When John Lezenby, facilities director for a major Atlantic City. N.J., casino, was planning the opening three years ago, he had all the best intentions. It was a risk, but the casino decided to be 100 percent smoke-free in the new gaming mecca.
Turns out that was a huge problem. It drove gamblers away.
“When the business didn’t do well, we opened up an area for smoking,” Lezenby recalls. “When we did that, we called in engineers to help us figure out a way to allow smoking but not have it smell like smoke on the casino floor.”
AtmosAir installments in various gaming facilities nearby were successful in significantly reducing smoke and smoke-related odors.
Lezenby was facing the same problem his colleagues face around the world. Today’s casinos need to balance the smoking gamblers’ expectations with an image that appeals to casual gamblers and people seeking new forms of entertainment. That is not an easy task.
“One often conjures a crowded, smoky environment, with a slight haze in the air, and leftover smoke-related odors on your clothes when you get home,” says Anthony Abate, vice president of operations for AtmosAir Solutions, of casinos. “That is not an environment where anyone with an interest in their well-being would be excited to go to.”
Dave Gildersleeve, corporate director of facilities for Station Casinos LLC, had an additional problem in many of his 19 buildings.
“Some of our properties have large convention and meeting spaces,’ Gildersleeve says. “There are groups that came in to the property that don’t smoke, and they were complaining about the tobacco levels.”
That is indeed a problem when, according to Beth Campbell, a principal at the global design firm Gensler, says that her casino customers increasingly ask how to bring in new patrons and keep them interested. Her answer is that casinos can’t just look good outside. They have to be good inside.
It is not simply a matter of image. According to the American Cancer Society, secondhand smoke has been linked to lung cancer and multiple respiratory diseases, but also heart disease and elongated illnesses for newborns.
No wonder Indoor Air Quality (IAQ) in casinos is becoming a hot topic and a big worry for Lezenby and many others.
Abate cites the comments of Richard Giovanetti, co-founder and president of Giovanetti- Shulman Associates, a leading casino engineering firm, who says casinos’ success rides on “positive patron experience.” That used to mean well-lit rooms, pleasant room temperatures, and the right amount of ambient noise.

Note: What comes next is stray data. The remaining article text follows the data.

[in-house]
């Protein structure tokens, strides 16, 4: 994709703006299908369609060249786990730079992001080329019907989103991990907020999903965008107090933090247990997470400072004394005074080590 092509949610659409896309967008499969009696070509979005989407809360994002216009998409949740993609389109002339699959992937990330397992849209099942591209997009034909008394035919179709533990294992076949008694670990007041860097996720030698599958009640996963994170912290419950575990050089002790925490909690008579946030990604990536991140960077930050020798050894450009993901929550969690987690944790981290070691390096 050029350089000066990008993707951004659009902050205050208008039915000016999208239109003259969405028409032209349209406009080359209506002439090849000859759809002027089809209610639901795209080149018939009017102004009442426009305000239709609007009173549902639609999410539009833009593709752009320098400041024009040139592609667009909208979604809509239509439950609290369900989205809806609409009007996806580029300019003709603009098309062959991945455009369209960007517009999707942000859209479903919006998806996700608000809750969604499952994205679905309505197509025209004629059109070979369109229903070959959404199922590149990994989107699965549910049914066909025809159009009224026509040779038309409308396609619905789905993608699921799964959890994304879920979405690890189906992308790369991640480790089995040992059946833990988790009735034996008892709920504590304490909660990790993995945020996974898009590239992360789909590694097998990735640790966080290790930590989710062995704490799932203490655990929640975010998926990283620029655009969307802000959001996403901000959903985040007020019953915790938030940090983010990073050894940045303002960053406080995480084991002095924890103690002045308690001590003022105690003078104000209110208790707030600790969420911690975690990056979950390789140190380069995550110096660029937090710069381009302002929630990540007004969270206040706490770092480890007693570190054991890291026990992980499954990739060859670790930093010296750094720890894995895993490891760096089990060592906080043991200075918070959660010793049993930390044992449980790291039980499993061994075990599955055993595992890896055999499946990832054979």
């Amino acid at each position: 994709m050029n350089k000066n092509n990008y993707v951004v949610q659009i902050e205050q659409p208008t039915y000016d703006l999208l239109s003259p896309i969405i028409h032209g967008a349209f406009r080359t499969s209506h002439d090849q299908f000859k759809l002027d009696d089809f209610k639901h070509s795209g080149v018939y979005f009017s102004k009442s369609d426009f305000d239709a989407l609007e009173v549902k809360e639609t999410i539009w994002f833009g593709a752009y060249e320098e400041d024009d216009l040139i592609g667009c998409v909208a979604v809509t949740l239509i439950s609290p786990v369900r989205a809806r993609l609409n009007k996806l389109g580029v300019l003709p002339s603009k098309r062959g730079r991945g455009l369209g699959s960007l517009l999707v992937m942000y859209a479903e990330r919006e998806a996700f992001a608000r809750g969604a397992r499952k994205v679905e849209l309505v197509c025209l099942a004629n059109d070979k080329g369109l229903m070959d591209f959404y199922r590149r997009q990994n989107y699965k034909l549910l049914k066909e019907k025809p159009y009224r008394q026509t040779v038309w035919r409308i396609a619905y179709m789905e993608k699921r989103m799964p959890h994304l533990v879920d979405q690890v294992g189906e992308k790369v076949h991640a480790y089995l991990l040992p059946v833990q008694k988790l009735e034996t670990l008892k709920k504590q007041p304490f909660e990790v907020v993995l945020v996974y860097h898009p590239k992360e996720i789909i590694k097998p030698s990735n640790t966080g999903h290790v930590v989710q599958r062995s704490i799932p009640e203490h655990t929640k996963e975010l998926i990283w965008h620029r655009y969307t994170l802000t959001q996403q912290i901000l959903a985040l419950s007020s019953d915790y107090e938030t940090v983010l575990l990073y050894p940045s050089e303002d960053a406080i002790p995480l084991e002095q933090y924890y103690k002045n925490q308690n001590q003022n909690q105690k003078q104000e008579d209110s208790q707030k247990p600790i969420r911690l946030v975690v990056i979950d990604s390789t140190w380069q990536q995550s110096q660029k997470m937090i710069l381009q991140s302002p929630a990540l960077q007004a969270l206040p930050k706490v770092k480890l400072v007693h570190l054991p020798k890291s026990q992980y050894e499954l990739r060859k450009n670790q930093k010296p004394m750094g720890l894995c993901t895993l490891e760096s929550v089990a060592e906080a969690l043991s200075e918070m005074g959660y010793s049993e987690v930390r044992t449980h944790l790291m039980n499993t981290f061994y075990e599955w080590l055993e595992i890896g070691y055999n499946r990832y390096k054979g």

“Nowadays, that is no longer enough,” Abate declares. “Today, smoking carries such a stigma, that the issue has to be addressed.”
Lezenby knew that.
“The engineers (who we’ve used several times in AC) recommended AtmosAir,” Lezenby said.
He was skeptical at first. He knew about systems that used carbon filters, which were hard to replace and, frankly, could not handle all of the smoke. What intrigued him in this case was that AtmosAir employs a whole different technology. Called Bi-Polar Ionization, it delivers ionized oxygen molecules into the air, which attach themselves to smoke particulates, among other airborne pollutants. The molecules agglomerate the smoke particles, causing them to become heavier and easier to filter.
“You did not smell smoke in the room and the system obviously worked,” Lezenby says about AtmosAir. “I’d walk the floor and ask patrons if they smelled smoke, and 99 percent of the time they did not.”
Gildersleeve did not even have to ask about air quality after Station Casinos installed AtmosAir in several of its facilities.
“Two days later,” Gildersleeve remembers, “we started getting comments from our team members and guests, asking ‘What did you guys do?’ It’s not the same as it used to be – the air is really clean!”
That translates to retaining clients.
“A particular group does four meetings a year that last 2 to 3 weeks with 300 to 400 people,” Gildersleeve shares. “By using AtmosAir, we’ve been able to retain this group and many others as well.”
But it doesn’t end there.
“It’s also a better environment for our team members to work in, which was part of the concern as well,” he adds.
Like all design, what actually matters is the user experience. For centuries, architects and engineers have considered the eyes, ears, even the sense of touch in designing for optimal
experience. Now they are learning that the experience goes even deeper, to the lungs, heart, and whole well-being of customers.
“If the casino design combines a great architectural and interior design approach with more efficient HVAC systems to offer a better IAQ and give their patrons a great experience,” Abate says, “they will be able to maintain a strong client base, which in turn helps the bottom line.”